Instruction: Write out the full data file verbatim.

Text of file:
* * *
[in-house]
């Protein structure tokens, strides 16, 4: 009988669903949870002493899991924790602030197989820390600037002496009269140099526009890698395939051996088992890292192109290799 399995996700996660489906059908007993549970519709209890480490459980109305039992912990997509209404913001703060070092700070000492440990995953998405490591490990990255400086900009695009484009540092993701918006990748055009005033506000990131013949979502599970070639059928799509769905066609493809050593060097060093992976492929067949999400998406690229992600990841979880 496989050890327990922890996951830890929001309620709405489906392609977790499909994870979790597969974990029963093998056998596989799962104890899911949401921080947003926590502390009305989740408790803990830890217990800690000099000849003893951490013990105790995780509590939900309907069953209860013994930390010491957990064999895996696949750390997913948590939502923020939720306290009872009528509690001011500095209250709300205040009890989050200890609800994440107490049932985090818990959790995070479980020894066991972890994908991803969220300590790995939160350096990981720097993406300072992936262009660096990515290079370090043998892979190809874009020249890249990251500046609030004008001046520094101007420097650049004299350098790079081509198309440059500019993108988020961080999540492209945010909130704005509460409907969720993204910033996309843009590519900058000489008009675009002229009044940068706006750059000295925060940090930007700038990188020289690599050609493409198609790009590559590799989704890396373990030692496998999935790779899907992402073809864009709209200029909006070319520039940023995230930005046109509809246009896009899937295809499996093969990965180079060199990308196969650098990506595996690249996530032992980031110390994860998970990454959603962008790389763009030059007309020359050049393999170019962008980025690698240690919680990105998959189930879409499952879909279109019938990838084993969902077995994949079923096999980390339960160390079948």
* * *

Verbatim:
[in-house]
């Protein structure tokens, strides 16, 4: 009988669903949870002493899991924790602030197989820390600037002496009269140099526009890698395939051996088992890292192109290799 399995996700996660489906059908007993549970519709209890480490459980109305039992912990997509209404913001703060070092700070000492440990995953998405490591490990990255400086900009695009484009540092993701918006990748055009005033506000990131013949979502599970070639059928799509769905066609493809050593060097060093992976492929067949999400998406690229992600990841979880 496989050890327990922890996951830890929001309620709405489906392609977790499909994870979790597969974990029963093998056998596989799962104890899911949401921080947003926590502390009305989740408790803990830890217990800690000099000849003893951490013990105790995780509590939900309907069953209860013994930390010491957990064999895996696949750390997913948590939502923020939720306290009872009528509690001011500095209250709300205040009890989050200890609800994440107490049932985090818990959790995070479980020894066991972890994908991803969220300590790995939160350096990981720097993406300072992936262009660096990515290079370090043998892979190809874009020249890249990251500046609030004008001046520094101007420097650049004299350098790079081509198309440059500019993108988020961080999540492209945010909130704005509460409907969720993204910033996309843009590519900058000489008009675009002229009044940068706006750059000295925060940090930007700038990188020289690599050609493409198609790009590559590799989704890396373990030692496998999935790779899907992402073809864009709209200029909006070319520039940023995230930005046109509809246009896009899937295809499996093969990965180079060199990308196969650098990506595996690249996530032992980031110390994860998970990454959603962008790389763009030059007309020359050049393999170019962008980025690698240690919680990105998959189930879409499952879909279109019938990838084993969902077995994949079923096999980390339960160390079948």